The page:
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„Patriotism varies, from a noble devotion to a moral lunacy.“

— William Ralph Inge
Our Present Discontents (August 1919) in Outspoken Essays (1919), p. 2

„When our first parents were driven out of Paradise, Adam is believed to have remarked to Eve: "My dear, we live in an age of transition."“

— William Ralph Inge
Assessments and Anticipations http://books.google.com/books?id=87AxAAAAMAAJ&q="When+our+first+parents+were+driven+out+of+Paradise+Adam+is+believed+to+have+remarked+to+Eve+My+dear+we+live+in+an+age+of+transition"&pg=PA261#v=onepage (1929), p. 261

„The fruit of the tree of knowledge, always drives man from some paradise or other.“

— William Ralph Inge
"The Idea of Progress" http://books.google.com/books?id=TbgYAAAAYAAJ&q=%22The+fruit+of+the+tree+of+knowledge+always+drives+man+from+some+paradise+or+other%22&pg=PA5#v=onepage, Romanes Lecture (27 May 1920), reprinted in Outspoken Essays: Second Series (1922)

„It is useless for the sheep to pass resolutions in favour of vegetarianism while the wolf remains of a different opinion.“

— William Ralph Inge
" Patriotism http://books.google.com/books?id=dFYPAQAAIAAJ&q=%22It%20is%20useless%20for%20the%20sheep%20to%20pass%20resolutions%20in%20favour%20of%20vegetarianism%20while%20the%20wolf%20remains%20of%20a%20different%20opinion%22&pg=PA42-43#v=onepage&q&f=false" (August 1919) in Outspoken Essays (1919), pp. 42-43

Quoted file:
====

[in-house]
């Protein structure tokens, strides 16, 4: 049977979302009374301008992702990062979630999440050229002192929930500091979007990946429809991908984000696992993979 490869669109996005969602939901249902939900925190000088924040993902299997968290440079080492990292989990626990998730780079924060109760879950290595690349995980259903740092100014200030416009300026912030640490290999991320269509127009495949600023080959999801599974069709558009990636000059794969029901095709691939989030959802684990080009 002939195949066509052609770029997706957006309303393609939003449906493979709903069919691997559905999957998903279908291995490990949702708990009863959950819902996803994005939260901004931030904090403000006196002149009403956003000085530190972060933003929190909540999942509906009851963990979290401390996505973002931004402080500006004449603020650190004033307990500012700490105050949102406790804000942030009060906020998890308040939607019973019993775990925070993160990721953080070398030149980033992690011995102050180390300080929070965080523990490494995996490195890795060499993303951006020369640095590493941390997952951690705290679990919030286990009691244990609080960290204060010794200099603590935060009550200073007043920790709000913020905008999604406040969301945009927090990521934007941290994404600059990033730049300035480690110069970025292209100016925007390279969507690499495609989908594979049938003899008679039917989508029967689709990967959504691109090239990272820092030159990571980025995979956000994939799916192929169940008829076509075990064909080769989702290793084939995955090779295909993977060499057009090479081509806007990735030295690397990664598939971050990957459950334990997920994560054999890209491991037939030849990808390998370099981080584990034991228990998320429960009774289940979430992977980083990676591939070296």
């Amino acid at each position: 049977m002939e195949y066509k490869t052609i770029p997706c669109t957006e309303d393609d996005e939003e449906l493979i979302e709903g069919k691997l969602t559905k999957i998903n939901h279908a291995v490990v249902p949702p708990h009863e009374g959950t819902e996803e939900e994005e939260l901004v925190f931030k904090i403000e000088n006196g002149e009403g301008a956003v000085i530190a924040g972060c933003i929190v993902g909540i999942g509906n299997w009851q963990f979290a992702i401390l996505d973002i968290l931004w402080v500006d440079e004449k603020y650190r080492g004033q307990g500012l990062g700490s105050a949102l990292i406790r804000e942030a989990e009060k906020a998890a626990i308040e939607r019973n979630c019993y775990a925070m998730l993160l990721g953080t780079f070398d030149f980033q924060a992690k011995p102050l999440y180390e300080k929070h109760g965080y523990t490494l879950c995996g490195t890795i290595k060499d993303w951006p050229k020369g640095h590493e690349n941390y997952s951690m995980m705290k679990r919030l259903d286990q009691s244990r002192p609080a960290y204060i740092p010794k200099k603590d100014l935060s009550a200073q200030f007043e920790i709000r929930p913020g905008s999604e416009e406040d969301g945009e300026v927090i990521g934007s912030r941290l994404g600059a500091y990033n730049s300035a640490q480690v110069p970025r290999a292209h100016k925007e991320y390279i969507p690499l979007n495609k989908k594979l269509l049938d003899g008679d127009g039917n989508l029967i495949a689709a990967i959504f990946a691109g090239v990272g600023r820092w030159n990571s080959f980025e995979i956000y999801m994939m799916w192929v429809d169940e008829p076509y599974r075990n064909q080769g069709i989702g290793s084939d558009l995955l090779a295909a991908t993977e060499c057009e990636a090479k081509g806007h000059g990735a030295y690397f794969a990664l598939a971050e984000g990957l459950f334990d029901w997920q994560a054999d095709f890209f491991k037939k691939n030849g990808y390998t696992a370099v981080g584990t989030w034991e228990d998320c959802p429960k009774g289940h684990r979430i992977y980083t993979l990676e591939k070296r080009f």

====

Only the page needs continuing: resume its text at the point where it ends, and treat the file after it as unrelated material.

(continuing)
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„I have never understood why it should be considered derogatory to the Creator to suppose that he has a sense of humour.“

— William Ralph Inge
"Confessio Fidei" http://archive.org/stream/outspokenessays00ingeiala#page/24/mode/2up/search/I+have+never+understood+why+it+should+be+considered+derogatory+to+the+Creator+to+suppose+that+he+has+a+sense+of+humour, Outspoken Essays (Second Series) (1922)

„Civilization is a disease which is almost invariably fatal.“

— William Ralph Inge
"The Idea of Progress" http://books.google.com/books?id=TbgYAAAAYAAJ&q=Devil+in+human+form, Romanes Lecture (27 May 1920), reprinted in Outspoken Essays: Second Series (1922)